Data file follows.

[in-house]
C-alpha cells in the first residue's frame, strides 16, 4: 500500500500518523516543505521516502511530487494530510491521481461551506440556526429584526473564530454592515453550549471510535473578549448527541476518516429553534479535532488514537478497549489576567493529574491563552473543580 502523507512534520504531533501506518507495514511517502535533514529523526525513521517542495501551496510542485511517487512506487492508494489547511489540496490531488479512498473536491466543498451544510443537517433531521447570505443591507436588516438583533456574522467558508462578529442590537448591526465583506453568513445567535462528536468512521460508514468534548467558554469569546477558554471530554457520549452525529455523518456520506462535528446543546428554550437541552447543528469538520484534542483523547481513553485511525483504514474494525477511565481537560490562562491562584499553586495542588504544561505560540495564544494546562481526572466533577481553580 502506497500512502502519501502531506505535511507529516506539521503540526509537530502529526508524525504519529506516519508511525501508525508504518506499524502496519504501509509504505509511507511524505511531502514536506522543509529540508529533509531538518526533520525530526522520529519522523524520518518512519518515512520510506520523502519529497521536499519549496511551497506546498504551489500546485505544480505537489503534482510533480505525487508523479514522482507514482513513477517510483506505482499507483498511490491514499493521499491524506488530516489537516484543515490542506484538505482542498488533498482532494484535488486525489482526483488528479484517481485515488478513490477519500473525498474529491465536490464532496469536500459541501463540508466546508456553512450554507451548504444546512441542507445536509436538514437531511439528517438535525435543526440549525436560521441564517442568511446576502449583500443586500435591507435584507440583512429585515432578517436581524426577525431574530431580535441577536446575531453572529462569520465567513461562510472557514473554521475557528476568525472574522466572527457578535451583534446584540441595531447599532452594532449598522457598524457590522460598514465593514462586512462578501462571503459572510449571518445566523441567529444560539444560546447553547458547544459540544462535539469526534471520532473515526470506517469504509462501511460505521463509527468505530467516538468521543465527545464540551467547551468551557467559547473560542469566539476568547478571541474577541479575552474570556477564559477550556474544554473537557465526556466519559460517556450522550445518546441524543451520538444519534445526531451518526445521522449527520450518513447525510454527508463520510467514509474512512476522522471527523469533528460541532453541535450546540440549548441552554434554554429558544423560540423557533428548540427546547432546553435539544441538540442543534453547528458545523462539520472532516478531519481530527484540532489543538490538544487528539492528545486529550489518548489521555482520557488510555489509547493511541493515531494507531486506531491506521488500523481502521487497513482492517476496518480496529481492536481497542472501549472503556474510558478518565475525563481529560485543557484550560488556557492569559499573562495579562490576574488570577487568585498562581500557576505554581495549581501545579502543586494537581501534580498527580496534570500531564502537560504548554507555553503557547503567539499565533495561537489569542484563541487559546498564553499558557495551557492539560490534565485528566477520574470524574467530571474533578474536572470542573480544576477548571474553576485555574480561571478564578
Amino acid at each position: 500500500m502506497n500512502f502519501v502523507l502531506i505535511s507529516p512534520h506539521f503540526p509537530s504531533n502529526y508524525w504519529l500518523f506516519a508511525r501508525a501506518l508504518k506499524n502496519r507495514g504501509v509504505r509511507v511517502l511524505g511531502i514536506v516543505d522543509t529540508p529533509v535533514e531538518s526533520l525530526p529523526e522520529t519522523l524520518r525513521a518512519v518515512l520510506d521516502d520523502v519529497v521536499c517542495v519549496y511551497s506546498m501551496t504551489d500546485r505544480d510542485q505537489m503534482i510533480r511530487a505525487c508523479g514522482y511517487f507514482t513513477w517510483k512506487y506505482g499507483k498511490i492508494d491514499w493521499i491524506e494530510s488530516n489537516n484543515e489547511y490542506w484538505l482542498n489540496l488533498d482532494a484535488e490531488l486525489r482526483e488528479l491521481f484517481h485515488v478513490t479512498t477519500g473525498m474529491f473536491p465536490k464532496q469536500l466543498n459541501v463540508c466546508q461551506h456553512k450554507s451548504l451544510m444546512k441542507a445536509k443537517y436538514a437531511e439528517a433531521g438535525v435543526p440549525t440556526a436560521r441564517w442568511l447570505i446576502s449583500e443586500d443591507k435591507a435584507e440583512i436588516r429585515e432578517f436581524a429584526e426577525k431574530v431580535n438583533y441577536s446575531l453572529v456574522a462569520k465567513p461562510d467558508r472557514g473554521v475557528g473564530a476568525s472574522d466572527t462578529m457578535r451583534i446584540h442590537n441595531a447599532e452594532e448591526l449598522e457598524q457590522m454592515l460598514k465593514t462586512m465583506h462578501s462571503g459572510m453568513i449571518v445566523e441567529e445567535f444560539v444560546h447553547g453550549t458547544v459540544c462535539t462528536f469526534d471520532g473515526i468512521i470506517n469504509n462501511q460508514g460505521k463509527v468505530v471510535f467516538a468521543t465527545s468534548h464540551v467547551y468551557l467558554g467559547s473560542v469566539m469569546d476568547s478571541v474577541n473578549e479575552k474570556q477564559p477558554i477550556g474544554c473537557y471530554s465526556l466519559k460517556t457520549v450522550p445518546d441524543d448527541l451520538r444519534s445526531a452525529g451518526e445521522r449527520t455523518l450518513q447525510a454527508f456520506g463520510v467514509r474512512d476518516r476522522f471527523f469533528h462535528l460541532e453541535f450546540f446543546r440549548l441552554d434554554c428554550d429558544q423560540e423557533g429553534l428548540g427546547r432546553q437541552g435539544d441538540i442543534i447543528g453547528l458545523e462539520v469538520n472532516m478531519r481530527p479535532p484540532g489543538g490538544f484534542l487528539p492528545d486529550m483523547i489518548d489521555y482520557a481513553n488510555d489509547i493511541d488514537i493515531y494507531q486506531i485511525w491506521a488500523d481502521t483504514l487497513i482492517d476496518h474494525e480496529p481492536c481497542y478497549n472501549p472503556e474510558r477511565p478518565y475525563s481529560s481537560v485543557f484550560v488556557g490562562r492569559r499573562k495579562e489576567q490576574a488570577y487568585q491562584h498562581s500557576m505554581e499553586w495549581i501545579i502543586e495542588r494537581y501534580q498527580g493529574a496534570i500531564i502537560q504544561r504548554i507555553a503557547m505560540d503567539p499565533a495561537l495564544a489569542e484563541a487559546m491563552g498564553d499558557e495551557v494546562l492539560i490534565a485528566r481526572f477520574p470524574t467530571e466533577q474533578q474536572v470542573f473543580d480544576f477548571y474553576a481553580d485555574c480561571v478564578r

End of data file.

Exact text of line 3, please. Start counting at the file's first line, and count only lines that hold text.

Amino acid at each position: 500500500m502506497n500512502f502519501v502523507l502531506i505535511s507529516p512534520h506539521f503540526p509537530s504531533n502529526y508524525w504519529l500518523f506516519a508511525r501508525a501506518l508504518k506499524n502496519r507495514g504501509v509504505r509511507v511517502l511524505g511531502i514536506v516543505d522543509t529540508p529533509v535533514e531538518s526533520l525530526p529523526e522520529t519522523l524520518r525513521a518512519v518515512l520510506d521516502d520523502v519529497v521536499c517542495v519549496y511551497s506546498m501551496t504551489d500546485r505544480d510542485q505537489m503534482i510533480r511530487a505525487c508523479g514522482y511517487f507514482t513513477w517510483k512506487y506505482g499507483k498511490i492508494d491514499w493521499i491524506e494530510s488530516n489537516n484543515e489547511y490542506w484538505l482542498n489540496l488533498d482532494a484535488e490531488l486525489r482526483e488528479l491521481f484517481h485515488v478513490t479512498t477519500g473525498m474529491f473536491p465536490k464532496q469536500l466543498n459541501v463540508c466546508q461551506h456553512k450554507s451548504l451544510m444546512k441542507a445536509k443537517y436538514a437531511e439528517a433531521g438535525v435543526p440549525t440556526a436560521r441564517w442568511l447570505i446576502s449583500e443586500d443591507k435591507a435584507e440583512i436588516r429585515e432578517f436581524a429584526e426577525k431574530v431580535n438583533y441577536s446575531l453572529v456574522a462569520k465567513p461562510d467558508r472557514g473554521v475557528g473564530a476568525s472574522d466572527t462578529m457578535r451583534i446584540h442590537n441595531a447599532e452594532e448591526l449598522e457598524q457590522m454592515l460598514k465593514t462586512m465583506h462578501s462571503g459572510m453568513i449571518v445566523e441567529e445567535f444560539v444560546h447553547g453550549t458547544v459540544c462535539t462528536f469526534d471520532g473515526i468512521i470506517n469504509n462501511q460508514g460505521k463509527v468505530v471510535f467516538a468521543t465527545s468534548h464540551v467547551y468551557l467558554g467559547s473560542v469566539m469569546d476568547s478571541v474577541n473578549e479575552k474570556q477564559p477558554i477550556g474544554c473537557y471530554s465526556l466519559k460517556t457520549v450522550p445518546d441524543d448527541l451520538r444519534s445526531a452525529g451518526e445521522r449527520t455523518l450518513q447525510a454527508f456520506g463520510v467514509r474512512d476518516r476522522f471527523f469533528h462535528l460541532e453541535f450546540f446543546r440549548l441552554d434554554c428554550d429558544q423560540e423557533g429553534l428548540g427546547r432546553q437541552g435539544d441538540i442543534i447543528g453547528l458545523e462539520v469538520n472532516m478531519r481530527p479535532p484540532g489543538g490538544f484534542l487528539p492528545d486529550m483523547i489518548d489521555y482520557a481513553n488510555d489509547i493511541d488514537i493515531y494507531q486506531i485511525w491506521a488500523d481502521t483504514l487497513i482492517d476496518h474494525e480496529p481492536c481497542y478497549n472501549p472503556e474510558r477511565p478518565y475525563s481529560s481537560v485543557f484550560v488556557g490562562r492569559r499573562k495579562e489576567q490576574a488570577y487568585q491562584h498562581s500557576m505554581e499553586w495549581i501545579i502543586e495542588r494537581y501534580q498527580g493529574a496534570i500531564i502537560q504544561r504548554i507555553a503557547m505560540d503567539p499565533a495561537l495564544a489569542e484563541a487559546m491563552g498564553d499558557e495551557v494546562l492539560i490534565a485528566r481526572f477520574p470524574t467530571e466533577q474533578q474536572v470542573f473543580d480544576f477548571y474553576a481553580d485555574c480561571v478564578r